I have never been able to get into Star Trek. With its legions of devoted fans, and 50 years of lore, I have always felt a little intimidated by the series and its multiple spin-offs. So I was glad when the 2009 film allowed both newcomers and hard core fans to enjoy it. Set in a parallel universe to the original series, Star Trek explores the origins of Captain James T. Kirk (Chris Pine, This Means War, Unstoppable), Spock (Zachary Quinto, Heroes) and the rest of the Enterprise crew. We see them meet for the first time, before being threatened by the mysterious Romulan, Nero (Eric Bana, Hulk, Black Hawk Down), the same man responsible for the death of Kirk’s father (Chris Hemsworth, Thor, The Cabin in the Woods).
Setting the franchise in an alternate universe is a masterstroke by the director, J.J. Abrams, allowing him to take it in a completely new direction, at the same time remaining faithful to the original fans. This means that we can see the first encounters of the characters, with all of the principal characters being recast with more youthful actors. This is near-perfect when it comes to Kirk and Spock, who’s personalities are so contrasting. One is a roguish daredevil who is encouraged to enlist in Starfleet, the other a reasoned, logical scientist who struggles to contain his emotions. Both Pine and Quinto transfer this splendidly on screen, with the two forming a begrudging alliance to overcome the threat. Some of the other principal cast are good in their roles as well. Most notably, they are Zoe Saldana (Avatar, The Losers) as the headstrong linguist Uhura, and Simon Pegg (Shaun of the Dead, Hot Fuzz) providing the comic relief as engineer, Scotty.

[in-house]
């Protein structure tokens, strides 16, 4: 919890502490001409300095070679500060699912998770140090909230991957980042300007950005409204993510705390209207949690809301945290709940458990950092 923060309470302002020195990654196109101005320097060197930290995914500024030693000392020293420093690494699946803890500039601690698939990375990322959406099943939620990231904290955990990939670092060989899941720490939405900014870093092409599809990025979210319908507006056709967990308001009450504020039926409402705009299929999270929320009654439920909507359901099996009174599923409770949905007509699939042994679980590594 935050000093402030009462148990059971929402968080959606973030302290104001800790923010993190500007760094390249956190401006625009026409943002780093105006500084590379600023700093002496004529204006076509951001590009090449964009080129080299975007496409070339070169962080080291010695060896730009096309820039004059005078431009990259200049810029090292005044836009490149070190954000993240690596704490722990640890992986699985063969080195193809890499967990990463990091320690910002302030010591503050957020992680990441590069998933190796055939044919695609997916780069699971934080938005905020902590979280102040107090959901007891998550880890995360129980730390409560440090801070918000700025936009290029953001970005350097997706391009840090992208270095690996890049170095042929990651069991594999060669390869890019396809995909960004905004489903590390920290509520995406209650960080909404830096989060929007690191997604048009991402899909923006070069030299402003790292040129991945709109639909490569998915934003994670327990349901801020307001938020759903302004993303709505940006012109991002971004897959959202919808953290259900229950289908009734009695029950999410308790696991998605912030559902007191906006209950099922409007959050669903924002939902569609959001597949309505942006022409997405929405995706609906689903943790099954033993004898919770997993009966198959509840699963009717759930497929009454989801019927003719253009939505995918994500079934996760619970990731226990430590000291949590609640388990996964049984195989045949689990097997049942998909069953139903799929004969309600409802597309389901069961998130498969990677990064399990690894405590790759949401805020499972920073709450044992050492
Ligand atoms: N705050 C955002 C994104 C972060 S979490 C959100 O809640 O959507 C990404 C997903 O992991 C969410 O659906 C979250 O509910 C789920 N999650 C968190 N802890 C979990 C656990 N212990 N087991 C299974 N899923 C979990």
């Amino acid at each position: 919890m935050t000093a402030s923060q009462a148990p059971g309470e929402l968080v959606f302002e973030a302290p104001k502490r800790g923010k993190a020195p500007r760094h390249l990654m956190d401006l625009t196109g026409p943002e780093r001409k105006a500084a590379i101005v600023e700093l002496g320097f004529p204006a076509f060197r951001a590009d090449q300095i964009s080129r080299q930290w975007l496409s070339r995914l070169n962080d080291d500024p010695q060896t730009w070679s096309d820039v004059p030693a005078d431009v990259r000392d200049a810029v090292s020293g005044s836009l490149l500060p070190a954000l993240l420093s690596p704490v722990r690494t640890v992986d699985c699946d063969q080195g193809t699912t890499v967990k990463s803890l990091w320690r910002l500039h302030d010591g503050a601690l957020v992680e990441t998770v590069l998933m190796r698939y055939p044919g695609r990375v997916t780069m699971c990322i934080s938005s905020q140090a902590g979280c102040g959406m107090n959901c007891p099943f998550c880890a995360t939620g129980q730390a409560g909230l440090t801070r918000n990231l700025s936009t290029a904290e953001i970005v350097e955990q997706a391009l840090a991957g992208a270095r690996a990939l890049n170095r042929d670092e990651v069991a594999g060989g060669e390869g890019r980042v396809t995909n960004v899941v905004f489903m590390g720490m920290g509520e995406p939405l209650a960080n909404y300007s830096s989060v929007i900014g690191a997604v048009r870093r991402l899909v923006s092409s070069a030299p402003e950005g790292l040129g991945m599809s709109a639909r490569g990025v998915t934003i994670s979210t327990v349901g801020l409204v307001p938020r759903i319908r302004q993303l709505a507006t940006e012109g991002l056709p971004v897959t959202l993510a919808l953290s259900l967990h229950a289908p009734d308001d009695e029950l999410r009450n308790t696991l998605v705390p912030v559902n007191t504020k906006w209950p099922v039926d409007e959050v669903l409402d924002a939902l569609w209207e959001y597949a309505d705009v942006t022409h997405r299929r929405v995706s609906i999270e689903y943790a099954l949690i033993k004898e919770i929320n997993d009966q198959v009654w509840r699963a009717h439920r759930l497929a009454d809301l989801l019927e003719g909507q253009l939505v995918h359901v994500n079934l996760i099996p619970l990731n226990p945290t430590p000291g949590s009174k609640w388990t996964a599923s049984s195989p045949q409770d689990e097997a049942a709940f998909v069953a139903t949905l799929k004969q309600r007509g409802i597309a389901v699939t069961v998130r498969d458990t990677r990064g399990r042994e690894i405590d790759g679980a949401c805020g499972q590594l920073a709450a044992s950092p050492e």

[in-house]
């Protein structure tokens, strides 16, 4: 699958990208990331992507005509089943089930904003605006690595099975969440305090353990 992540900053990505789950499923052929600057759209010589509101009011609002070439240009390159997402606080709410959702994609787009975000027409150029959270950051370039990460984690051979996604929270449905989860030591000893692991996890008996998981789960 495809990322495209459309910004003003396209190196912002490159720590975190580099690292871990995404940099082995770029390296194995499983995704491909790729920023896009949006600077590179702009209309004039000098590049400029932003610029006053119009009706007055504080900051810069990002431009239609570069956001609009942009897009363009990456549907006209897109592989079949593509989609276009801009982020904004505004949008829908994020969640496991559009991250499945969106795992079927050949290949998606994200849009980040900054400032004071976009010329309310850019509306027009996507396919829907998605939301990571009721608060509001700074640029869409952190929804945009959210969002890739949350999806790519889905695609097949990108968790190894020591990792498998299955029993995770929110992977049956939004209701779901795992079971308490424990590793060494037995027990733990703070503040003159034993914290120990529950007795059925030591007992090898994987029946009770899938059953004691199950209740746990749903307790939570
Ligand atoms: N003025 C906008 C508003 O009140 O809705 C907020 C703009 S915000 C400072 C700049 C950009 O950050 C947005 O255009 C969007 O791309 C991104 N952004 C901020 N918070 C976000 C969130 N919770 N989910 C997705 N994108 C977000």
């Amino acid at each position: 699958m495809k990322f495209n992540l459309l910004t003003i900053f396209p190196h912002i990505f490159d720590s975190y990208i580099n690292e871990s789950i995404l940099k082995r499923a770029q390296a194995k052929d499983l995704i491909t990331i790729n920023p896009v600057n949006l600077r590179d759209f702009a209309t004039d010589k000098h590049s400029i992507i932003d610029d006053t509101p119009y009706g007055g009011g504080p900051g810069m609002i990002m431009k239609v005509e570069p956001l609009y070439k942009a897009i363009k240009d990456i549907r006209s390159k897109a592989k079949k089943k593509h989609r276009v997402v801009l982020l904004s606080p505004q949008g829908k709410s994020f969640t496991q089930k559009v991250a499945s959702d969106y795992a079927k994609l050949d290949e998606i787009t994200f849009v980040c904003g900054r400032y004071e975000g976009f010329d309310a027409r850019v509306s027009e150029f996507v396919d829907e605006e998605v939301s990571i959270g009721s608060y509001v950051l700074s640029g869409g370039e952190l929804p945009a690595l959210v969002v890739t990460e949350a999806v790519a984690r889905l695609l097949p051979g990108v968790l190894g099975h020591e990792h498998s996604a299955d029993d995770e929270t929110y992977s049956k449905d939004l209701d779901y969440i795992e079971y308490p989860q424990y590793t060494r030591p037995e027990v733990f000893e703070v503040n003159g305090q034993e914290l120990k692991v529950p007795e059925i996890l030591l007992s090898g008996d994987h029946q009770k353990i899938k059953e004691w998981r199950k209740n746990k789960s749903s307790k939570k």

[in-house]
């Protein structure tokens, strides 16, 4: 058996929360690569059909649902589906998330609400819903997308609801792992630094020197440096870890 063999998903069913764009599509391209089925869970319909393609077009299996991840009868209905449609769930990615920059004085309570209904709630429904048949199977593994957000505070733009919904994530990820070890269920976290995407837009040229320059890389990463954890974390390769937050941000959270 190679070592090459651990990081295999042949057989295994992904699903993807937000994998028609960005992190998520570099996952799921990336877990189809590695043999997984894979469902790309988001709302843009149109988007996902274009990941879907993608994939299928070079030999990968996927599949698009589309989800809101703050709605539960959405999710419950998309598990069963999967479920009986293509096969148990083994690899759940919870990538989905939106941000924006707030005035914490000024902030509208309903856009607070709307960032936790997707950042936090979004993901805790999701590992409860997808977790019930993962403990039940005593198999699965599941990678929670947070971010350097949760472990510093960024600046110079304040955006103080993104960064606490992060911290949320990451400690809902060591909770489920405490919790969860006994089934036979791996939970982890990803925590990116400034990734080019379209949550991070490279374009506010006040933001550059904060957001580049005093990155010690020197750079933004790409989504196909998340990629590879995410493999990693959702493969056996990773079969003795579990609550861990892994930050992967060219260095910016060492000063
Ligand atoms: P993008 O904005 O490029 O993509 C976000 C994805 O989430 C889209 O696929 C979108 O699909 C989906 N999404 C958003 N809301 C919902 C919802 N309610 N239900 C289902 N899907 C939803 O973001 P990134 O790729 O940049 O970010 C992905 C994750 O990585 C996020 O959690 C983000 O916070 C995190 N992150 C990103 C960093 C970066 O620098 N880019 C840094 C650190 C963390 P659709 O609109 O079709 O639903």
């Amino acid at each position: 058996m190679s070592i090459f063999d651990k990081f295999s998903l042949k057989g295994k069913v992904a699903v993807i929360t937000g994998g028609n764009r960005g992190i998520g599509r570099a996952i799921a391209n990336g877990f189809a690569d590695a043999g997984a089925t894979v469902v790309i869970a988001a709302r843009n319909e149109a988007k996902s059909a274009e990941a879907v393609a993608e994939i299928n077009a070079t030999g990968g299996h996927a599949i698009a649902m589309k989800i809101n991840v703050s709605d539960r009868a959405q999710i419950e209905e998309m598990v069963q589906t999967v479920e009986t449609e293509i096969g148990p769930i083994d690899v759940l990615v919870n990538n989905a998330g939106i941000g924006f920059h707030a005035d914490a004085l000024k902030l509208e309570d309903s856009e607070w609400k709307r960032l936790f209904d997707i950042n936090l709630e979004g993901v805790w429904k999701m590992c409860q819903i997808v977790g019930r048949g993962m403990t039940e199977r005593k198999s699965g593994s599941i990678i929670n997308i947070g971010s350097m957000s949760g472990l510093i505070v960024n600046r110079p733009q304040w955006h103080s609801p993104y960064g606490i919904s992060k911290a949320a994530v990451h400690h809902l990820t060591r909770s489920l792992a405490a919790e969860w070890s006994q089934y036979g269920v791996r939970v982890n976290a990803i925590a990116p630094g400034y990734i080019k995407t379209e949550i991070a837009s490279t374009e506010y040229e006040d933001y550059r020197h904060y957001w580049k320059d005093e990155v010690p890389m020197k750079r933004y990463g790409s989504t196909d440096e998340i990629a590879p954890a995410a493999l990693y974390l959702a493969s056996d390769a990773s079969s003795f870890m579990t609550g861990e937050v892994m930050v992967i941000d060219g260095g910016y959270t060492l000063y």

However, unfortunately this means that some of the other characters are neglected. The audience are introduced to Sulu (John Cho, Harold and Kumar) and Chekov (Anton Yelchin, Terminator Salvation), but they are never developed, just simply there. Leonard “Bones” McCoy (Karl Urban, Dredd) fares a little better, but not by much. And Bana’s Nero was quite weak, but this was probably because Abrams opted to focus more on Kirk’s and Spock’s relationship, rather than the villain.
Visually, Star Trek is stunning. The deep space battles are a joy to watch, with an amount of lasers and spaceships comparable to Star Wars. But one technique that I found distracting was the over-use of lens flares. It’s good a couple of times, but eventually it gets distracting and off-putting.
Star Trek has taught me two things. First, that Abrams can successfully restore sci-fi series’ from the brink, so I have complete faith in him for the upcoming Star Wars: Episode VII. Secondly, it lays the groundwork for sequels of endless potential. May this series live long and prosper.